Allen Iverson sculpture unveiled on '76ers Legends Walk'

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Friday, April 12, 2024
Allen Iverson sculpture unveiled on '76ers Legends Walk'
Allen Iverson sculpture unveiled on '76ers Legends Walk'

PHILADELPHIA (WPVI) -- Yes, there is something quite wry about the fact Allen Iverson was immortalized in his crossover pose at - of all sites - the Philadelphia 76ers' practice facility.

Allen Iverson gets emotional during sculpture unveiling ceremony

Practice. Not where the Sixers play their games. Practice.

Almost 22 years after AI ranted about "practice" 22 times in an often-spoofed news conference - see, Ted Lasso - even Iverson got a kick out the location of the sculpture unveiled Friday on the team's Legends Walk, joining the likes of Julius Erving, Wilt Chamberlain, Charles Barkley and Maurice Cheeks. The Hall of Famer who made " talking about practice " a permanent part of the pop-culture lexicon is now a permanent part of the Sixers' home.

"I could sit out a practice," Iverson said after the ceremony. "Play me in the games."

Few played better in the games for the Sixers than Iverson, who won four scoring titles, an NBA MVP award, and led the franchise to their last trip to the NBA finals in 2001.

His numbers stamped him as one of the NBA's greats.

His legacy stretched beyond the court, the undersized guard with the supersized heart making the hip-hop element cool in the NBA with his braids, his tattoos, his throwback jerseys - heck, the NBA even instituted a dress code in large part to wipe out Iverson's influence. His dogged style of play has been emulated to this day by everyone from Russell Westbrook to Ja Morant to even Philly's own All-Star, Tyrese Maxey.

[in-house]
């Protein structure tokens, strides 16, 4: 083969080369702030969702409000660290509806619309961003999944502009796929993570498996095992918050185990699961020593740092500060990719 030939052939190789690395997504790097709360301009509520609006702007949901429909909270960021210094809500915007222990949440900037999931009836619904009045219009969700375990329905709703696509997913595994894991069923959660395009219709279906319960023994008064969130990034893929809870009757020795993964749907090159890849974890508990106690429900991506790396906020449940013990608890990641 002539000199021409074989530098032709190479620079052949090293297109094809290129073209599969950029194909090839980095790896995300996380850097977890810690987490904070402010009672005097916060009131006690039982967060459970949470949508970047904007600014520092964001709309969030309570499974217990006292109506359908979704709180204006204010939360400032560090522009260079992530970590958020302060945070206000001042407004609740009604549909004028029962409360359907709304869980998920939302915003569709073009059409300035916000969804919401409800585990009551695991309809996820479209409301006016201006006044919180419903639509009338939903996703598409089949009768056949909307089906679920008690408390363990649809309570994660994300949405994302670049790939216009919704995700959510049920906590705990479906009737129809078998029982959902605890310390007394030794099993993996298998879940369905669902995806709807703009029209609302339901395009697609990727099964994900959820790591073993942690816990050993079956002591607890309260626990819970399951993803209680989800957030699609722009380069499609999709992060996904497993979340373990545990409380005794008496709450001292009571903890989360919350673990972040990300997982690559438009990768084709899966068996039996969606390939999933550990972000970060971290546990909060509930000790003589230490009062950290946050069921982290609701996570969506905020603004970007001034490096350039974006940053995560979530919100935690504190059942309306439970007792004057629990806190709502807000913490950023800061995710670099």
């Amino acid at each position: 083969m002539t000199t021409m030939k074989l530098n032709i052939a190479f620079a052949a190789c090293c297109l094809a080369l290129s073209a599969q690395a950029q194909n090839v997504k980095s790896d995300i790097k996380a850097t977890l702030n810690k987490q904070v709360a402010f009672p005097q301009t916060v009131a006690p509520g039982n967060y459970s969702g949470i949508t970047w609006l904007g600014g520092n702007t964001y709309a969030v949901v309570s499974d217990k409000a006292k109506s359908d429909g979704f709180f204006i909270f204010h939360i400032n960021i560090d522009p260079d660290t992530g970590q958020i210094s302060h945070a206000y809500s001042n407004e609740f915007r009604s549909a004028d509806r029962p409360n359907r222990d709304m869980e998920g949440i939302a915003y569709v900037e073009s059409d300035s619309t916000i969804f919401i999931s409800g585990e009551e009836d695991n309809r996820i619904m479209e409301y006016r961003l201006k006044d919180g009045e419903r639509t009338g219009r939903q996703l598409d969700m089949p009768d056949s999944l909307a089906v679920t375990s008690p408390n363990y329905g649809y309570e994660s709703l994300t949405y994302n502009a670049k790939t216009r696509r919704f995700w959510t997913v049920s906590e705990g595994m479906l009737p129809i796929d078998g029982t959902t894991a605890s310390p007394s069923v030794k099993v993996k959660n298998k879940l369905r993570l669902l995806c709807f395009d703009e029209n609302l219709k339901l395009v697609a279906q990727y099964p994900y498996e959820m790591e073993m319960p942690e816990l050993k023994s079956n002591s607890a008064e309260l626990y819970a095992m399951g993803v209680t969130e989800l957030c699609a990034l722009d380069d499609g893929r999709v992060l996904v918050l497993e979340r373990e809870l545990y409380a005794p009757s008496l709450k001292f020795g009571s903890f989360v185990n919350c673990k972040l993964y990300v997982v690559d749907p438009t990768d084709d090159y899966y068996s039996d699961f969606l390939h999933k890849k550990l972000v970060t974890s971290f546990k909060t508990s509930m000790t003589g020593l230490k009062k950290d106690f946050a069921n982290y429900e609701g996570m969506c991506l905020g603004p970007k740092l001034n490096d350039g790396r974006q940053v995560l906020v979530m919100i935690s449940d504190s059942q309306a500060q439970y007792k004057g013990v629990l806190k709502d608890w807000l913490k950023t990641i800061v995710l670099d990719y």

Watch Allen Iverson see new statue for first time on April 12, 2024.

Never, ever, though, duplicated.

Iverson was feted with a ceremony that nearly rivaled his Naismith Basketball Hall of Fame induction. Former Sixers teammates and executives Pat Croce, Billy King, Rasheed Wallace, Eric Snow and Aaron McKie posed with and praised AI. Even retired NFL receiver Terrell Owens shot video of the tribute and snapped photos of the statue. Former coach Larry Brown - who famously clashed through the years with Iverson - was in the house.

"Me and Coach didn't see eye-to-eye on things," Iverson said. "But he wanted the same thing that I wanted out of my career and our team goals. Once I bought into that, that's what turned me into an MVP basketball player. That turned us to a team that were winners, that could go to the finals and compete with the best teams."

The 165-pound guard averaged 31.1 points in 2001, was the MVP of the All-Star game and propped an entire franchise on his 6-foot frame all the way to the finals.

Allen Iverson (3) and head coach Larry Brown, right, react as the Boston Celtics build a lead in the fourth quarter, Friday, May 3, 2002. The Celtics won the game 120-87.
(AP Photo/Lawrence Jackson)

Guided by Brown, the Sixers needed Game 7 wins in consecutive playoff series for the right to play the Los Angeles Lakers. Shaquille O'Neal, Kobe Bryant and the Lakers swept their way through the postseason before Game 1 in Los Angeles.